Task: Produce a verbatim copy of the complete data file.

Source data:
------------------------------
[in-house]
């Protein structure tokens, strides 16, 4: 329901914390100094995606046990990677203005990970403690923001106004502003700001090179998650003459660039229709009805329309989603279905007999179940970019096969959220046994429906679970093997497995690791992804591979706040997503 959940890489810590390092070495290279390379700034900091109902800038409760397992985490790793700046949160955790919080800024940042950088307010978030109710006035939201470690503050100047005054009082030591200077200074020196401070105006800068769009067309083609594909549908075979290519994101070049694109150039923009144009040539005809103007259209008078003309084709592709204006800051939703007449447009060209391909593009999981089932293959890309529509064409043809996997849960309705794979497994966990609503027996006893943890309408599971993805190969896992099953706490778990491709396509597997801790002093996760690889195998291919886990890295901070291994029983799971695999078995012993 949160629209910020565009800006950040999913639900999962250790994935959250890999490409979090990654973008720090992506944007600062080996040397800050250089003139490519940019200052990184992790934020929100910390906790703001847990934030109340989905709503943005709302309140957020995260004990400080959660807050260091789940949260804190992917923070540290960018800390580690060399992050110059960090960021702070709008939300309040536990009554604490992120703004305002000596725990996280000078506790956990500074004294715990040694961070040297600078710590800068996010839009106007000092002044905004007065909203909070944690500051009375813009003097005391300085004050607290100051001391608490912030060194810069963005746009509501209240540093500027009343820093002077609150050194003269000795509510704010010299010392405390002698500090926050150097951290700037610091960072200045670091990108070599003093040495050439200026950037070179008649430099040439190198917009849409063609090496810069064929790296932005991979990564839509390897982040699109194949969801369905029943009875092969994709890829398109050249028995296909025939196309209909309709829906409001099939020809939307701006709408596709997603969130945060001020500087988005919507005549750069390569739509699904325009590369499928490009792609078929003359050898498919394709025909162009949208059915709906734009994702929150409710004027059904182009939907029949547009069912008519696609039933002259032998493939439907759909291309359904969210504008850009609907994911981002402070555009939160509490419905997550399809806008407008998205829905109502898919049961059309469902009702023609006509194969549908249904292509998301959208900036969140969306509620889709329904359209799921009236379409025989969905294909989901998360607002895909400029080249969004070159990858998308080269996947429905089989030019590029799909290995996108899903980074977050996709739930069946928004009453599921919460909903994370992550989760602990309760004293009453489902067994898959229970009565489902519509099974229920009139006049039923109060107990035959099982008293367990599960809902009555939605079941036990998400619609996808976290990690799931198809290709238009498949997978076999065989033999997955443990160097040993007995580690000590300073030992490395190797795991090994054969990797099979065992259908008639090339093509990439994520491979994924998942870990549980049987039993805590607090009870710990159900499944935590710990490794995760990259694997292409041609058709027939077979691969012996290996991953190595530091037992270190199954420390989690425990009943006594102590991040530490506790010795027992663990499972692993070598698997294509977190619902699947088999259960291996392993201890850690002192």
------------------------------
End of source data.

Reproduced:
[in-house]
């Protein structure tokens, strides 16, 4: 329901914390100094995606046990990677203005990970403690923001106004502003700001090179998650003459660039229709009805329309989603279905007999179940970019096969959220046994429906679970093997497995690791992804591979706040997503 959940890489810590390092070495290279390379700034900091109902800038409760397992985490790793700046949160955790919080800024940042950088307010978030109710006035939201470690503050100047005054009082030591200077200074020196401070105006800068769009067309083609594909549908075979290519994101070049694109150039923009144009040539005809103007259209008078003309084709592709204006800051939703007449447009060209391909593009999981089932293959890309529509064409043809996997849960309705794979497994966990609503027996006893943890309408599971993805190969896992099953706490778990491709396509597997801790002093996760690889195998291919886990890295901070291994029983799971695999078995012993 949160629209910020565009800006950040999913639900999962250790994935959250890999490409979090990654973008720090992506944007600062080996040397800050250089003139490519940019200052990184992790934020929100910390906790703001847990934030109340989905709503943005709302309140957020995260004990400080959660807050260091789940949260804190992917923070540290960018800390580690060399992050110059960090960021702070709008939300309040536990009554604490992120703004305002000596725990996280000078506790956990500074004294715990040694961070040297600078710590800068996010839009106007000092002044905004007065909203909070944690500051009375813009003097005391300085004050607290100051001391608490912030060194810069963005746009509501209240540093500027009343820093002077609150050194003269000795509510704010010299010392405390002698500090926050150097951290700037610091960072200045670091990108070599003093040495050439200026950037070179008649430099040439190198917009849409063609090496810069064929790296932005991979990564839509390897982040699109194949969801369905029943009875092969994709890829398109050249028995296909025939196309209909309709829906409001099939020809939307701006709408596709997603969130945060001020500087988005919507005549750069390569739509699904325009590369499928490009792609078929003359050898498919394709025909162009949208059915709906734009994702929150409710004027059904182009939907029949547009069912008519696609039933002259032998493939439907759909291309359904969210504008850009609907994911981002402070555009939160509490419905997550399809806008407008998205829905109502898919049961059309469902009702023609006509194969549908249904292509998301959208900036969140969306509620889709329904359209799921009236379409025989969905294909989901998360607002895909400029080249969004070159990858998308080269996947429905089989030019590029799909290995996108899903980074977050996709739930069946928004009453599921919460909903994370992550989760602990309760004293009453489902067994898959229970009565489902519509099974229920009139006049039923109060107990035959099982008293367990599960809902009555939605079941036990998400619609996808976290990690799931198809290709238009498949997978076999065989033999997955443990160097040993007995580690000590300073030992490395190797795991090994054969990797099979065992259908008639090339093509990439994520491979994924998942870990549980049987039993805590607090009870710990159900499944935590710990490794995760990259694997292409041609058709027939077979691969012996290996991953190595530091037992270190199954420390989690425990009943006594102590991040530490506790010795027992663990499972692993070598698997294509977190619902699947088999259960291996392993201890850690002192």